Coronal Mass Ejections Recorded by Film
by, 03-08-2012 at 06:18 PM (1590 Views)
Those who take interest in solar flares have been entertained quite a lot over the past few years. Coronal Mass Ejections (CMEs) from our Sun hurl massive amounts of charged garbage out into space. The first CME was "seen" by a satellite put up by the lab where I work, with a very primitive pixelated camera that sent a digitized signal to Earth and produced an image on Polaroid film. Perhaps some of the first "hybrid" photography!
More recent images of these CMEs (see the attached image) are full of detail. The CMEs are even more impressive when you consider their scale: they can protrude from the surface of the sun by many times the diameter of Earth.
The CMEs send charged particles out into space, and some of it comes towards us and makes it past our protective magnetosphere. The charged particles create auroral activity, which is now forecast on a regular basis:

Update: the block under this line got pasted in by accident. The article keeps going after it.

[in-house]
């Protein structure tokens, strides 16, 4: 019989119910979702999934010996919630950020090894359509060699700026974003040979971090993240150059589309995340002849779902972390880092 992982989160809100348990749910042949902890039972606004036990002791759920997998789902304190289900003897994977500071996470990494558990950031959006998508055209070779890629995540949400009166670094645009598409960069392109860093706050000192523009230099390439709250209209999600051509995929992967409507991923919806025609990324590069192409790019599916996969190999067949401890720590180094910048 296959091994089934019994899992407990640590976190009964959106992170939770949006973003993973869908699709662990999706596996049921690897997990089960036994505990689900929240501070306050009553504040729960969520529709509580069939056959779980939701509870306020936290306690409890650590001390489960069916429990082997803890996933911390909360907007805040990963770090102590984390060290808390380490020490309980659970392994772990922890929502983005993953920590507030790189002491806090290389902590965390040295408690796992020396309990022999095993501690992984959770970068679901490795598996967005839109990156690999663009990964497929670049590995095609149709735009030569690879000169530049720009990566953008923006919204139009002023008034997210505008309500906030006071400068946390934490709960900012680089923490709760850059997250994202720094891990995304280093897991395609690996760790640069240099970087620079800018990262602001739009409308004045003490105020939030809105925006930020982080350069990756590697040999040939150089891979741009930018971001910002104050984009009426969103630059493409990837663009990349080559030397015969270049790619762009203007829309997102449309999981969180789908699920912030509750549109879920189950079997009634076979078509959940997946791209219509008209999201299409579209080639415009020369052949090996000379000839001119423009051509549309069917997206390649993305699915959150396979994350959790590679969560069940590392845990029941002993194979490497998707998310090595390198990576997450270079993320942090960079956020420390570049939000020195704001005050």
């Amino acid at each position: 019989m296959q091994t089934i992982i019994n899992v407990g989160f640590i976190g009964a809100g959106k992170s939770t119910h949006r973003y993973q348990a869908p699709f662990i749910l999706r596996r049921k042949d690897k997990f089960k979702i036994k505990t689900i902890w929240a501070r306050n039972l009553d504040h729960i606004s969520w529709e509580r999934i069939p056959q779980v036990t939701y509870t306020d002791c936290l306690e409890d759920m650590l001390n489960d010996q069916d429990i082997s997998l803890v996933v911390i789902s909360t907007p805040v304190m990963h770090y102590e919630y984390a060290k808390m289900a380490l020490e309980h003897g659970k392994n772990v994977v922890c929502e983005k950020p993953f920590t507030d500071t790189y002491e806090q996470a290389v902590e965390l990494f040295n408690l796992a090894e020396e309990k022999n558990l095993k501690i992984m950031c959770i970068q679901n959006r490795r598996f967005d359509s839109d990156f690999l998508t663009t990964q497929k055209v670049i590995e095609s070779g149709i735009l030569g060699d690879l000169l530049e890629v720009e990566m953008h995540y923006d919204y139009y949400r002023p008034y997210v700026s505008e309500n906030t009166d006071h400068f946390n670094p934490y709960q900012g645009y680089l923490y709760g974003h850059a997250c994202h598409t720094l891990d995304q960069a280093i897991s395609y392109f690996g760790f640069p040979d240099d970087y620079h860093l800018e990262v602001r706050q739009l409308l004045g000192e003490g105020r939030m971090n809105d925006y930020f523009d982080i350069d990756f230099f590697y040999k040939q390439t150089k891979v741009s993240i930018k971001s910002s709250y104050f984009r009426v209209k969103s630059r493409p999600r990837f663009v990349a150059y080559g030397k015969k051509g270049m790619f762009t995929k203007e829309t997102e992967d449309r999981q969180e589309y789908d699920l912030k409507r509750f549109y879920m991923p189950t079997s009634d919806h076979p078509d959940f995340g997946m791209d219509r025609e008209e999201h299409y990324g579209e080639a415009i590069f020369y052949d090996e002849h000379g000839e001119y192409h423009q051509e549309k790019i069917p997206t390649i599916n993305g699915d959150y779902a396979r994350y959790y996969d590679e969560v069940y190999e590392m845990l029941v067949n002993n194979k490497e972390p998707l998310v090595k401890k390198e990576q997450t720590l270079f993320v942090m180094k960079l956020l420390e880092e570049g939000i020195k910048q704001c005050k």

In addition to creating auroras, the ejections can affect electronic equipment on Earth. Since we earthlings are becoming ever more dependent on electronica, there is growing interest in "space weather." In the past, CMEs have knocked down power grids, disrupted cell and GPS communications, blacked out radio, etc. As I write this, it is apparent that US cities from Chicago northward might see auroras tonight; blackouts are deemed unlikely this time, but chances are good that there are many more CMEs to come in this latest cycle of high activity.
In addition to worrying electronics experts, what these CMEs do is contribute to the fog in our film. Photographic film is a pretty good radiation dosimeter; I used to wear a film badge when I worked in a nuclear lab in college. It's hard to say how much the contribution to base fog will be- that depends on the location of the film and what sensitizers are present. Offhand I would guess that Kodak HIE (RIP!) would be particularly susceptible.
I wonder what creative uses of radiation fog might be possible...